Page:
Memorial Day reflections

May 24, 2007
VERGENNES — Like many World War II veterans, Vergennes native Martin Casey says he was just doing his job when he signed up to fight fascism, a decision that led him to fight under Gen. George S. Patton in Germany and then do post-war service in Japan. 
Although he enlisted to serve in WWII, it took some arm-twisting on the part of officials of Vergennes American Legion Post 14, an outfit Casey has served as commander four times, to get him to agree to act as the marshal of the city’s Memorial Day parade, the state’s largest.
Casey, an accomplished musician and former Vergennes city clerk and shop owner who has also held many other key offices for Post 14, said others are more deserving of the honor. His parting words to an interviewer discussing parade duty with him were, “Don’t make me out to be some kind of war hero.”
But others believe Casey is deserving. Post 14 communications officer Henry Broughton said after years of trying he “practically got down on my knees and begged” Casey, a Bronze Star winner, to accept the honor of being marshal.
“He doesn’t say much about his experience,” Broughton said, “but I do know he has the Combat Infantryman’s Badge, and you don’t get that unless you were in combat.”
Casey protested his Bronze Star is “almost automatic,” and said he has a stock response to people who ask him about his fighting experience.
“I tell people if they ask me if I was ever in combat, ‘Yeah, and I was scared the whole time,’” he said.
Of course, growing up in Vergennes in the 1920s and 1930s — born in 1924, Casey turns 83 on Saturday — he didn’t expect to trot around the globe carrying a backpack, radio and rifle.
Casey’s dad ran the Green Mountain Power substation in Vergennes, where young Martin learned the rudiments of the electrician’s trade he still works at part-time. His mom used to direct school plays in the Vergennes Opera House, one reason Casey worked for the revival of the city theater.
“It was the only place in town big enough to handle any size gathering,” he said. “My folks were involved and … when they had to build special wiring, special lightings for productions I got involved as a kid in high school.”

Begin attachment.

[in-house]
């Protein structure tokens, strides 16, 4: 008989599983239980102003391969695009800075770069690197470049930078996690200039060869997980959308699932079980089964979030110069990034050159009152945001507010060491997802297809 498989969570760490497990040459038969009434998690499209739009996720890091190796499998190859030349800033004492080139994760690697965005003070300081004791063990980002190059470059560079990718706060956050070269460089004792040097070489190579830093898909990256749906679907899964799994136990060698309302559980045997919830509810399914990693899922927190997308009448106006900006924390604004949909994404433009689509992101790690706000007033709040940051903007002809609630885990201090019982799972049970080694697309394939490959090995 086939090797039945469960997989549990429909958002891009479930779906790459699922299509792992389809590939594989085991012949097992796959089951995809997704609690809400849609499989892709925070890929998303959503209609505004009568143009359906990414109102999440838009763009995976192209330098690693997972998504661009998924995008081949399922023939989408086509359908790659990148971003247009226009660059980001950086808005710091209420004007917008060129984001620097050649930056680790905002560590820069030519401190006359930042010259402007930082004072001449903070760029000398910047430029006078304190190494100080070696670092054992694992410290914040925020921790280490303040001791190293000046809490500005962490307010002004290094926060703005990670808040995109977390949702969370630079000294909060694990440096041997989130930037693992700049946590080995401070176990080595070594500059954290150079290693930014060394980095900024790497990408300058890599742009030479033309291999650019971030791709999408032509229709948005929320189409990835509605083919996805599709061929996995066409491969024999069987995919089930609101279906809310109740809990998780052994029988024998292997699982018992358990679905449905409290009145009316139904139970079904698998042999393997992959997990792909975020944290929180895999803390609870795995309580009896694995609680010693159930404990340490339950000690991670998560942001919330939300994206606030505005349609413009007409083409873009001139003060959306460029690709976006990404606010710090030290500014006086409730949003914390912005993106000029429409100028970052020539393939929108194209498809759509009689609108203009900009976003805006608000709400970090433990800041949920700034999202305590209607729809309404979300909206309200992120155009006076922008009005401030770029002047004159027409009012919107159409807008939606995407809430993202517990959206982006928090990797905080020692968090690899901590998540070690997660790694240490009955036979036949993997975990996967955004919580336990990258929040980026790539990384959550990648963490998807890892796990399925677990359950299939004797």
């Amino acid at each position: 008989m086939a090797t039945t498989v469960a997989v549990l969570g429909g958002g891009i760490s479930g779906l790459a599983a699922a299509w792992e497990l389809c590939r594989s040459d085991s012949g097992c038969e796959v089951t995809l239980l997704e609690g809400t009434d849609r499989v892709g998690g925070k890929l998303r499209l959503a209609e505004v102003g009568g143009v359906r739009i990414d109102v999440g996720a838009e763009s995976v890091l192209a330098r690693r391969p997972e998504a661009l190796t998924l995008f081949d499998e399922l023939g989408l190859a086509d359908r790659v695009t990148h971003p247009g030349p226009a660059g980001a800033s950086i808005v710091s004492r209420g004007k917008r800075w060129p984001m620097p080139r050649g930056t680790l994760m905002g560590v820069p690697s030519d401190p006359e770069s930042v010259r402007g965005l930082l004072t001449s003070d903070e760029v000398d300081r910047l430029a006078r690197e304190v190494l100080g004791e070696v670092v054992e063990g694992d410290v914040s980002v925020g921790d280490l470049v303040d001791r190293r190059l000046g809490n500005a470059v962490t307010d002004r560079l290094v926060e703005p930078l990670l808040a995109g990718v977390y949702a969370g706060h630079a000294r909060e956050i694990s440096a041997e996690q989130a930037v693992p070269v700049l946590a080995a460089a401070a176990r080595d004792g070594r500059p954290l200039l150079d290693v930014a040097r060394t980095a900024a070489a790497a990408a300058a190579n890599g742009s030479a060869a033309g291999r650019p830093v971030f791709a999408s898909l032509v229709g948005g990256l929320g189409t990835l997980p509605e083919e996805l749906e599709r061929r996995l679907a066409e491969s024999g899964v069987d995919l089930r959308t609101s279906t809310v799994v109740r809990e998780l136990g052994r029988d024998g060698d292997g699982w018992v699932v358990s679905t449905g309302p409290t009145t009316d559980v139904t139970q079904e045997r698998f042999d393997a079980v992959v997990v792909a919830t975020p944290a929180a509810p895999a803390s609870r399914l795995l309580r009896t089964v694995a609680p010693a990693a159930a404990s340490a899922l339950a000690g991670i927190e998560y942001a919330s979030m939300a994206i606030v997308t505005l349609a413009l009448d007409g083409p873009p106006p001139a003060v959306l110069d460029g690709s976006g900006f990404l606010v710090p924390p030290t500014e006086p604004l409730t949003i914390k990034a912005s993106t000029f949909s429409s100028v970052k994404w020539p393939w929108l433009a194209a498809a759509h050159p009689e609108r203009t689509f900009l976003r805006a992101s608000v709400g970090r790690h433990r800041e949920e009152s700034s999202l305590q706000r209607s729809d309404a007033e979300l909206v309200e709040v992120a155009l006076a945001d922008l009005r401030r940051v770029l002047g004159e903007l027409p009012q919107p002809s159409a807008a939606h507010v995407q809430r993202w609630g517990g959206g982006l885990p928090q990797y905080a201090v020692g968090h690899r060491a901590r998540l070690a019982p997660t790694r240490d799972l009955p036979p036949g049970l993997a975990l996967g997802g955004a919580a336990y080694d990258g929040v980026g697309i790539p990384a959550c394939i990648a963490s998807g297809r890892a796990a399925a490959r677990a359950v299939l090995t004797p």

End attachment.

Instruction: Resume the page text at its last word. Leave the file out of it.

In 1941 Casey enrolled at Norwich University to study engineering, but the bombing of Pearl Harbor changed his plans. Casey didn’t wait for Uncle Sam to come calling — he enlisted.
“It was just a job that needed to be done, and if you were capable, or thought you were, you duffed in to do it,” Casey said.
In the spring of 1942 Casey began journeying all over the U.S. while the military tried to figure out how best to use his skills. After stops in Massachusetts and New Jersey, he went to Nebraska and South Dakota for high-level training as an artillery expert.
But after months of high-level studies the powers-that-be decided they needed more foot soldiers, and Casey went for infantry training in Missouri and then San Diego.
“At that point I was no longer Signal Corps or Air Corps. I was infantry, a dough foot, a mudslinger,” Casey said. “They needed grunts.”
Casey’s company thought they were ticketed for “island-hopping” in the Pacific, but instead orders came for a train trip to New Jersey. After a few days — including one evening he was lucky enough to see his parents and his girlfriend Sylvia, now his wife — he headed for France in late 1944 as part of what was then the largest convoy ever to cross the North Atlantic.
“I saw the Statue of Liberty fade into the distance from the poop deck,” he said.
The convoy took 33 days to cross because it included slow-moving tankers and zigzagged constantly to avoid German submarines. The tactics didn’t always work. 
“We saw this tanker get hit at about 10 o’clock at night,” he said. “It split in two. It looked like two blow torches, flames sticking out.”
On landing, Casey’s unit boarded a train and headed toward the action in eastern France and western Germany. Casey caught up with it quickly.
“The locomotive got hit by artillery fire and got blown off the track, and I guess one or two cars. But back where we were it just rattled us and shook the thing and we had to get out,” he said. “It was darker than pitch and they told us not to get too far from the tracks because they were afraid of mine fields. We started walking.”
Before long they came across a bombed-out, virtually empty town, an experience that remains seared into his consciousness.